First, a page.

Obsessed with internet dating
Addiction to social networking, dating apps, texting, and messaging can extend to the point where virtual, online friends become more important than real-life relationships.
We’ve all seen the couples sitting together in a coffee shop or restaurant ignoring each other and engaging with their smartphones instead.
While the Internet can be a great place to meet new people, reconnect with old friends, or even start romantic relationships, online relationships are not a healthy substitute for real life interactions.
Online friends tend to exist in a bubble, not subject to the same demands or stresses as messy real-world relationships.
The heavier the phone user, the greater the anxiety experienced. Using a smartphone for work often means work bleeds into your home and personal life.
You feel the pressure to always be on, never out of touch from work.
While you can experience these impulse-control problems with a laptop or even desktop computer, the size and convenience of smartphones and tablets means that we can take them just about anywhere and gratify our compulsions.
In fact, studies suggest that most of us are rarely ever more than five feet from our smartphones.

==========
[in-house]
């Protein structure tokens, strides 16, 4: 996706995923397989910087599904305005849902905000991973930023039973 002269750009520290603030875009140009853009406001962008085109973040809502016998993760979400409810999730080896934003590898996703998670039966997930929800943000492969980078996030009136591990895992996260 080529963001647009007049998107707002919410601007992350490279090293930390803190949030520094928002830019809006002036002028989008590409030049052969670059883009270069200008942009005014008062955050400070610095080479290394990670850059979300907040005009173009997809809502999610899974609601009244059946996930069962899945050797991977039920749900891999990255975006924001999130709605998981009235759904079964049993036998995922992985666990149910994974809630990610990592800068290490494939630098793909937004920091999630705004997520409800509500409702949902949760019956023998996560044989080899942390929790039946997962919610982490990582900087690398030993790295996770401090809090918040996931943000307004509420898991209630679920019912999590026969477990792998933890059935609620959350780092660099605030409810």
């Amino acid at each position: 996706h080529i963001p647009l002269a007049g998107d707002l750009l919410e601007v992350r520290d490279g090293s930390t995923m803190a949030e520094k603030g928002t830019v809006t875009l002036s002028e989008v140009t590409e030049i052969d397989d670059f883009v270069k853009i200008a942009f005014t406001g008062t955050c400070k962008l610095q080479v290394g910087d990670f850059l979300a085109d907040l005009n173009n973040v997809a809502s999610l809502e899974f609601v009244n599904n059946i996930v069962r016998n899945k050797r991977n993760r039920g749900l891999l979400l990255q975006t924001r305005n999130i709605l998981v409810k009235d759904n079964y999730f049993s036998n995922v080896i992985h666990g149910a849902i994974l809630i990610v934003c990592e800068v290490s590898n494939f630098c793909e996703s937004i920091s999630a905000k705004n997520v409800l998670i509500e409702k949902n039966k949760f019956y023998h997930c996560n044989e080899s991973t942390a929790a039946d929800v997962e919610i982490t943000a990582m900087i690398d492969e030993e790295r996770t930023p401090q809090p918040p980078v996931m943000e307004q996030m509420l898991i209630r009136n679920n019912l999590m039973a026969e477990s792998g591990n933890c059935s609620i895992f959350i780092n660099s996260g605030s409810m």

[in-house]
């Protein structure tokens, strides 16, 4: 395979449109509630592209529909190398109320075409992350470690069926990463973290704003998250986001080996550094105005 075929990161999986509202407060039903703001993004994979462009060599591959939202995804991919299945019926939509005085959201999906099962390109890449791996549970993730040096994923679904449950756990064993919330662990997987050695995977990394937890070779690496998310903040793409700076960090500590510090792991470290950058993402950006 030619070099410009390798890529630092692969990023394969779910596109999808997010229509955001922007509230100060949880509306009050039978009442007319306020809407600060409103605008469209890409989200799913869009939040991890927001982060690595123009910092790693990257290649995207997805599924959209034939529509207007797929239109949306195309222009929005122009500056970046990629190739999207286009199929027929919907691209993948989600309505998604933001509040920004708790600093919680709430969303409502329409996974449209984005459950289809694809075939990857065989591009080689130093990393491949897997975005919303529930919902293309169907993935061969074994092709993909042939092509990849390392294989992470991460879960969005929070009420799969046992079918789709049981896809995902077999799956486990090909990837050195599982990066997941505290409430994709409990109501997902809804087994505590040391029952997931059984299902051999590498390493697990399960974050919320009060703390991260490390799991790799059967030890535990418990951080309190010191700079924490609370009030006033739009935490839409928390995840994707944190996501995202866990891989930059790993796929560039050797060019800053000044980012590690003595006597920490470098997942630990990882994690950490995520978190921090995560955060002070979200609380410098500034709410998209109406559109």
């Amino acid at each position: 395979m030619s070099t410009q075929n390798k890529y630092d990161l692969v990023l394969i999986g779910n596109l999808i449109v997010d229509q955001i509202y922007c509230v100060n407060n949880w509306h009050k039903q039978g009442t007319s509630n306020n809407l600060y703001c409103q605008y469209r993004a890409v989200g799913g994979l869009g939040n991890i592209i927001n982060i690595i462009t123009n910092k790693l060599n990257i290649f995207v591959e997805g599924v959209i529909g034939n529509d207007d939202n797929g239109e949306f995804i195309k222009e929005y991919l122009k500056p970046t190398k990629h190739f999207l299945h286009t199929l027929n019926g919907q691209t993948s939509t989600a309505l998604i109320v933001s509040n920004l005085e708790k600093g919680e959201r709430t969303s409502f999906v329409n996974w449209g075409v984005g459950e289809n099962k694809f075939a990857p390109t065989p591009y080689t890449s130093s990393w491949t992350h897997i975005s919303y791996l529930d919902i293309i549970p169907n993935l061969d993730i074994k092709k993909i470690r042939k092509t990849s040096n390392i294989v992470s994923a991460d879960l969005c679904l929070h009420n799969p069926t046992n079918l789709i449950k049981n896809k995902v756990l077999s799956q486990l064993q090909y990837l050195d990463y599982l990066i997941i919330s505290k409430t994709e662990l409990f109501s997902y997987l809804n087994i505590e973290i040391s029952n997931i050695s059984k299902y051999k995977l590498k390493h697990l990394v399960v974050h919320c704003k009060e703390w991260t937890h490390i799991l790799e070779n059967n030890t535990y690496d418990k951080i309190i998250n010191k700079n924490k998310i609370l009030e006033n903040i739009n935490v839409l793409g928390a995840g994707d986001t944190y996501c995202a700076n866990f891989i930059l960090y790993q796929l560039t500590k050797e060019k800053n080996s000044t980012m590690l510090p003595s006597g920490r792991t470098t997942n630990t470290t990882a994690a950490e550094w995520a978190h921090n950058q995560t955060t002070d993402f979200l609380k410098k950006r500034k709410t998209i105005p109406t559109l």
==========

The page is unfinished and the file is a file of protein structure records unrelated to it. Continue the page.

Users, especially teens, tend to compare themselves unfavorably with their peers on social media, promoting feelings of loneliness and depression. One researcher found that the mere presence of a phone in a work place tends to make people more anxious and perform poorly on given tasks.
Smartphone or Internet addiction can also negatively impact your life by: Increasing loneliness and depression.
While it may seem that losing yourself online will temporarily make feelings such as loneliness, depression, and boredom evaporate into thin air, it can actually make you feel even worse.
Compulsive stock trading or online shopping can be just as financially and socially damaging.
e Bay addicts may wake up at strange hours in order to be online for the last remaining minutes of an auction.